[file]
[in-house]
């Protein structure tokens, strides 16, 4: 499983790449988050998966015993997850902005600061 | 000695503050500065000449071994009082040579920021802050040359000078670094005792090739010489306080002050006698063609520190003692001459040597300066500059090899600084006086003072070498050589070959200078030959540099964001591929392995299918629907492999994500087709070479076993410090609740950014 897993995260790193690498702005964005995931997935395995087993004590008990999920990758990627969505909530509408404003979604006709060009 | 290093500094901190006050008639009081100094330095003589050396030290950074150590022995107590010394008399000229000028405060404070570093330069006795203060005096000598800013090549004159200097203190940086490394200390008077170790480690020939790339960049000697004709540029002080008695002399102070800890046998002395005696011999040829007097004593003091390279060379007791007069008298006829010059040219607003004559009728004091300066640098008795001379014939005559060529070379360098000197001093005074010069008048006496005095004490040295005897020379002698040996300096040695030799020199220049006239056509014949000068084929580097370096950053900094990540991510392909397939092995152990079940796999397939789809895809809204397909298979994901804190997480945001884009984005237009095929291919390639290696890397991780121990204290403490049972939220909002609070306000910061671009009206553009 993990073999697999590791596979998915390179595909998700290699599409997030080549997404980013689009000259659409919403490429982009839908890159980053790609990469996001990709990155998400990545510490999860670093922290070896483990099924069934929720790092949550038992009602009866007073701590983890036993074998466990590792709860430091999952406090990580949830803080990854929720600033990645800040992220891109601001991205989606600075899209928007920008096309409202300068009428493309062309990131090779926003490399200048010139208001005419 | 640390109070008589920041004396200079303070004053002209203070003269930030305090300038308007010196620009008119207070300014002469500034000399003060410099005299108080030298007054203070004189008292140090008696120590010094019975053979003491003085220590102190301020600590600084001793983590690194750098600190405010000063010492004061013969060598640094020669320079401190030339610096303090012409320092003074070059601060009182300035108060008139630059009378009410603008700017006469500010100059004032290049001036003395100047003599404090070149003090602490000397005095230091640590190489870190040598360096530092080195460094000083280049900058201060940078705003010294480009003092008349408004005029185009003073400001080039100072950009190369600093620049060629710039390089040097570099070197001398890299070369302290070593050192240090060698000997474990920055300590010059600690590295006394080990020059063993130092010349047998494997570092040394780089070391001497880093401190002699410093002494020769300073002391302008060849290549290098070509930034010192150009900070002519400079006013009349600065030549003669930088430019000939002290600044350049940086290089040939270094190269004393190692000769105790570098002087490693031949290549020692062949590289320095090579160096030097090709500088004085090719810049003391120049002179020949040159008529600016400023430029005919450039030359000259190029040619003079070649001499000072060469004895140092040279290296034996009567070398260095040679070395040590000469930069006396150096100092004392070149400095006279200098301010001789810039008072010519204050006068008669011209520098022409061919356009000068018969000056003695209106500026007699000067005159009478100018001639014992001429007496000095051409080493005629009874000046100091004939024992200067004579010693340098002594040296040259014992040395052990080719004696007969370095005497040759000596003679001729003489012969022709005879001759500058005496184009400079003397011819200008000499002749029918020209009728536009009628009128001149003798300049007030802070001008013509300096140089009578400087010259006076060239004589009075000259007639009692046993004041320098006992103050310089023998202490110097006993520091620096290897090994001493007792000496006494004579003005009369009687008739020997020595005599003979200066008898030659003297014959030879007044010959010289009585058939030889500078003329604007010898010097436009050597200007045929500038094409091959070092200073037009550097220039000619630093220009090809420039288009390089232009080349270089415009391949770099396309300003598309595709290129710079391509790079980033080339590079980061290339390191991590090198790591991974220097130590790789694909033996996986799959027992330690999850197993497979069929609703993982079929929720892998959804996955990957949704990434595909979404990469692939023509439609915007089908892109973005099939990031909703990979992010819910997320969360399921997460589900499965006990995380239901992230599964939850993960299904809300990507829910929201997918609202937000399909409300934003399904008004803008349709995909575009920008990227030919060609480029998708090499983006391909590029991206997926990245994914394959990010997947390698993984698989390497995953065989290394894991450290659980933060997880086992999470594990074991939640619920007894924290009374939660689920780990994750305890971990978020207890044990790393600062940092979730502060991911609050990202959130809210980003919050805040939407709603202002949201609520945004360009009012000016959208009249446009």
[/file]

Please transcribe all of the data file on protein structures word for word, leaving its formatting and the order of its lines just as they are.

[in-house]
């Protein structure tokens, strides 16, 4: 499983790449988050998966015993997850902005600061 | 000695503050500065000449071994009082040579920021802050040359000078670094005792090739010489306080002050006698063609520190003692001459040597300066500059090899600084006086003072070498050589070959200078030959540099964001591929392995299918629907492999994500087709070479076993410090609740950014 897993995260790193690498702005964005995931997935395995087993004590008990999920990758990627969505909530509408404003979604006709060009 | 290093500094901190006050008639009081100094330095003589050396030290950074150590022995107590010394008399000229000028405060404070570093330069006795203060005096000598800013090549004159200097203190940086490394200390008077170790480690020939790339960049000697004709540029002080008695002399102070800890046998002395005696011999040829007097004593003091390279060379007791007069008298006829010059040219607003004559009728004091300066640098008795001379014939005559060529070379360098000197001093005074010069008048006496005095004490040295005897020379002698040996300096040695030799020199220049006239056509014949000068084929580097370096950053900094990540991510392909397939092995152990079940796999397939789809895809809204397909298979994901804190997480945001884009984005237009095929291919390639290696890397991780121990204290403490049972939220909002609070306000910061671009009206553009 993990073999697999590791596979998915390179595909998700290699599409997030080549997404980013689009000259659409919403490429982009839908890159980053790609990469996001990709990155998400990545510490999860670093922290070896483990099924069934929720790092949550038992009602009866007073701590983890036993074998466990590792709860430091999952406090990580949830803080990854929720600033990645800040992220891109601001991205989606600075899209928007920008096309409202300068009428493309062309990131090779926003490399200048010139208001005419 | 640390109070008589920041004396200079303070004053002209203070003269930030305090300038308007010196620009008119207070300014002469500034000399003060410099005299108080030298007054203070004189008292140090008696120590010094019975053979003491003085220590102190301020600590600084001793983590690194750098600190405010000063010492004061013969060598640094020669320079401190030339610096303090012409320092003074070059601060009182300035108060008139630059009378009410603008700017006469500010100059004032290049001036003395100047003599404090070149003090602490000397005095230091640590190489870190040598360096530092080195460094000083280049900058201060940078705003010294480009003092008349408004005029185009003073400001080039100072950009190369600093620049060629710039390089040097570099070197001398890299070369302290070593050192240090060698000997474990920055300590010059600690590295006394080990020059063993130092010349047998494997570092040394780089070391001497880093401190002699410093002494020769300073002391302008060849290549290098070509930034010192150009900070002519400079006013009349600065030549003669930088430019000939002290600044350049940086290089040939270094190269004393190692000769105790570098002087490693031949290549020692062949590289320095090579160096030097090709500088004085090719810049003391120049002179020949040159008529600016400023430029005919450039030359000259190029040619003079070649001499000072060469004895140092040279290296034996009567070398260095040679070395040590000469930069006396150096100092004392070149400095006279200098301010001789810039008072010519204050006068008669011209520098022409061919356009000068018969000056003695209106500026007699000067005159009478100018001639014992001429007496000095051409080493005629009874000046100091004939024992200067004579010693340098002594040296040259014992040395052990080719004696007969370095005497040759000596003679001729003489012969022709005879001759500058005496184009400079003397011819200008000499002749029918020209009728536009009628009128001149003798300049007030802070001008013509300096140089009578400087010259006076060239004589009075000259007639009692046993004041320098006992103050310089023998202490110097006993520091620096290897090994001493007792000496006494004579003005009369009687008739020997020595005599003979200066008898030659003297014959030879007044010959010289009585058939030889500078003329604007010898010097436009050597200007045929500038094409091959070092200073037009550097220039000619630093220009090809420039288009390089232009080349270089415009391949770099396309300003598309595709290129710079391509790079980033080339590079980061290339390191991590090198790591991974220097130590790789694909033996996986799959027992330690999850197993497979069929609703993982079929929720892998959804996955990957949704990434595909979404990469692939023509439609915007089908892109973005099939990031909703990979992010819910997320969360399921997460589900499965006990995380239901992230599964939850993960299904809300990507829910929201997918609202937000399909409300934003399904008004803008349709995909575009920008990227030919060609480029998708090499983006391909590029991206997926990245994914394959990010997947390698993984698989390497995953065989290394894991450290659980933060997880086992999470594990074991939640619920007894924290009374939660689920780990994750305890971990978020207890044990790393600062940092979730502060991911609050990202959130809210980003919050805040939407709603202002949201609520945004360009009012000016959208009249446009």